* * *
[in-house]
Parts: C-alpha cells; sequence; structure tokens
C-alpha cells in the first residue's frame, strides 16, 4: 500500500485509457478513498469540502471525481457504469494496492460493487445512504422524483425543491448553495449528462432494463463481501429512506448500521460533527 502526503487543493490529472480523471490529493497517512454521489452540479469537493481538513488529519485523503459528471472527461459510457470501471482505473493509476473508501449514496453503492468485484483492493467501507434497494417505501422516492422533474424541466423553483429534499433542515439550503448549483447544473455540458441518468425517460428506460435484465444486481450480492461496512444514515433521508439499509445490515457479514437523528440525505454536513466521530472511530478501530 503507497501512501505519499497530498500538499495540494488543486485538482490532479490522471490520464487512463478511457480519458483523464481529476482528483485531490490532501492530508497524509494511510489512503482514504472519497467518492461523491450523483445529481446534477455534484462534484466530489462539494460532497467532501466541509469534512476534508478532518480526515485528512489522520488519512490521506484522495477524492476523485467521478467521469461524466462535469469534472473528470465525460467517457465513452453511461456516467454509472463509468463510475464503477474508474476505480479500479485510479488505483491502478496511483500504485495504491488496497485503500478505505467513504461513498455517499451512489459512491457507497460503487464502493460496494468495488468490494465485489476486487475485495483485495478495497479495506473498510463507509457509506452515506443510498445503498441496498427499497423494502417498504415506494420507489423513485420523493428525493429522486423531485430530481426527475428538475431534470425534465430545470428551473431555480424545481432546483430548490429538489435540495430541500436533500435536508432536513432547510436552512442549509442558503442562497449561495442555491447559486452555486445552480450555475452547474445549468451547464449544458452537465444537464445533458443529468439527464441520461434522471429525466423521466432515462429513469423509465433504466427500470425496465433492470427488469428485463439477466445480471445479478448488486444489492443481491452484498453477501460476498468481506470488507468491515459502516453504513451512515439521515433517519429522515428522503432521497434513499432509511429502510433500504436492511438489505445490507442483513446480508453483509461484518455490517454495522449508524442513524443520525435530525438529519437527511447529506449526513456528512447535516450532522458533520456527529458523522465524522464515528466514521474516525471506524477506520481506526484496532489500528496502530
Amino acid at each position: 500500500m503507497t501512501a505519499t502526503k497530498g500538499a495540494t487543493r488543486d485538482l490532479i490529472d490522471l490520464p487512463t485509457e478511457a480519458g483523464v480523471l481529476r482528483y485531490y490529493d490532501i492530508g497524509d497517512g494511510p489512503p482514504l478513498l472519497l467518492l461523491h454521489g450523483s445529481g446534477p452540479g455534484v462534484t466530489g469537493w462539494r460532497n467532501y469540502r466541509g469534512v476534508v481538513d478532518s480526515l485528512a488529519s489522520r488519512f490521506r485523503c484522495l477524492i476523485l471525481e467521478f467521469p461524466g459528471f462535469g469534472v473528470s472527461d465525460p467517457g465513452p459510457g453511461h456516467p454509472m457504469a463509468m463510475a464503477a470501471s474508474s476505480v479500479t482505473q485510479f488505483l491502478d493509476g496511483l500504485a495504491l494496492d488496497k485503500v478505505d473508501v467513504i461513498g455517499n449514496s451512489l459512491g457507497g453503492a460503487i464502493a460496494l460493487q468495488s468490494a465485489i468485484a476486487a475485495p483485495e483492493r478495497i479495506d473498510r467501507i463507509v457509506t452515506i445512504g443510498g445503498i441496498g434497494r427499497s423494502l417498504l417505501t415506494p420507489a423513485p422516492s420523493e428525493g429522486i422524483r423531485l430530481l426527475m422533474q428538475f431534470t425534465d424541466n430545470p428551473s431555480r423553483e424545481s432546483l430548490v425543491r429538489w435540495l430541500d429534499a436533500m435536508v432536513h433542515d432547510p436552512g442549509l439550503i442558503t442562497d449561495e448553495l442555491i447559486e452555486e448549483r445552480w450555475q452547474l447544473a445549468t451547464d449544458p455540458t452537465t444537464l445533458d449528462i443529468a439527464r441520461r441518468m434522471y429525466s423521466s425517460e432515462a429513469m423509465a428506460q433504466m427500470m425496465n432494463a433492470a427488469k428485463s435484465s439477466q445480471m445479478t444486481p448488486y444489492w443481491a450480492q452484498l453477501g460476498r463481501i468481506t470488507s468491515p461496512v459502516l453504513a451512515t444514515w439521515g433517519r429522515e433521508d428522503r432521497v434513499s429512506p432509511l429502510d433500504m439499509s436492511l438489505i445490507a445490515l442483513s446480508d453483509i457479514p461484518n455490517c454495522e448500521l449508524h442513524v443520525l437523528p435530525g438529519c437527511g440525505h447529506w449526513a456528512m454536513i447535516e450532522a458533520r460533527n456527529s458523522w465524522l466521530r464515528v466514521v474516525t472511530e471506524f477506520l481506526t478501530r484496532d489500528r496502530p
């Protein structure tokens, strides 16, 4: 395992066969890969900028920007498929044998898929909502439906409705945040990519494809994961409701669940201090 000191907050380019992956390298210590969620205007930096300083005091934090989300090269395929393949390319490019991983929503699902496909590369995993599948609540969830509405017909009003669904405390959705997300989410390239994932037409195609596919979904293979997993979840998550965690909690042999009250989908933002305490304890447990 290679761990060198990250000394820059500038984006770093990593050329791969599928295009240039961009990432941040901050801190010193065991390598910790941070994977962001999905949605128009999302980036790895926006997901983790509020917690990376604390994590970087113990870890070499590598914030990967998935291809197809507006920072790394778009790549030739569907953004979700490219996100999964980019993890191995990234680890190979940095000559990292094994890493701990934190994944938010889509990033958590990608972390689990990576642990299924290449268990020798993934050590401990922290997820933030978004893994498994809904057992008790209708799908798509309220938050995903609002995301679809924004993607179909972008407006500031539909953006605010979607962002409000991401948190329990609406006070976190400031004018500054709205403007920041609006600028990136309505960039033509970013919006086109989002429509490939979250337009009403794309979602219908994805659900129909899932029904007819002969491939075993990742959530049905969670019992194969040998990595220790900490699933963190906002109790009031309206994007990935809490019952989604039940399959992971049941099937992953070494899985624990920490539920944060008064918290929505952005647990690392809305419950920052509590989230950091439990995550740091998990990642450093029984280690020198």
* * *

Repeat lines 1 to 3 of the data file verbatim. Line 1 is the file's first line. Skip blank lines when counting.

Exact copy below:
[in-house]
Parts: C-alpha cells; sequence; structure tokens
C-alpha cells in the first residue's frame, strides 16, 4: 500500500485509457478513498469540502471525481457504469494496492460493487445512504422524483425543491448553495449528462432494463463481501429512506448500521460533527 502526503487543493490529472480523471490529493497517512454521489452540479469537493481538513488529519485523503459528471472527461459510457470501471482505473493509476473508501449514496453503492468485484483492493467501507434497494417505501422516492422533474424541466423553483429534499433542515439550503448549483447544473455540458441518468425517460428506460435484465444486481450480492461496512444514515433521508439499509445490515457479514437523528440525505454536513466521530472511530478501530 503507497501512501505519499497530498500538499495540494488543486485538482490532479490522471490520464487512463478511457480519458483523464481529476482528483485531490490532501492530508497524509494511510489512503482514504472519497467518492461523491450523483445529481446534477455534484462534484466530489462539494460532497467532501466541509469534512476534508478532518480526515485528512489522520488519512490521506484522495477524492476523485467521478467521469461524466462535469469534472473528470465525460467517457465513452453511461456516467454509472463509468463510475464503477474508474476505480479500479485510479488505483491502478496511483500504485495504491488496497485503500478505505467513504461513498455517499451512489459512491457507497460503487464502493460496494468495488468490494465485489476486487475485495483485495478495497479495506473498510463507509457509506452515506443510498445503498441496498427499497423494502417498504415506494420507489423513485420523493428525493429522486423531485430530481426527475428538475431534470425534465430545470428551473431555480424545481432546483430548490429538489435540495430541500436533500435536508432536513432547510436552512442549509442558503442562497449561495442555491447559486452555486445552480450555475452547474445549468451547464449544458452537465444537464445533458443529468439527464441520461434522471429525466423521466432515462429513469423509465433504466427500470425496465433492470427488469428485463439477466445480471445479478448488486444489492443481491452484498453477501460476498468481506470488507468491515459502516453504513451512515439521515433517519429522515428522503432521497434513499432509511429502510433500504436492511438489505445490507442483513446480508453483509461484518455490517454495522449508524442513524443520525435530525438529519437527511447529506449526513456528512447535516450532522458533520456527529458523522465524522464515528466514521474516525471506524477506520481506526484496532489500528496502530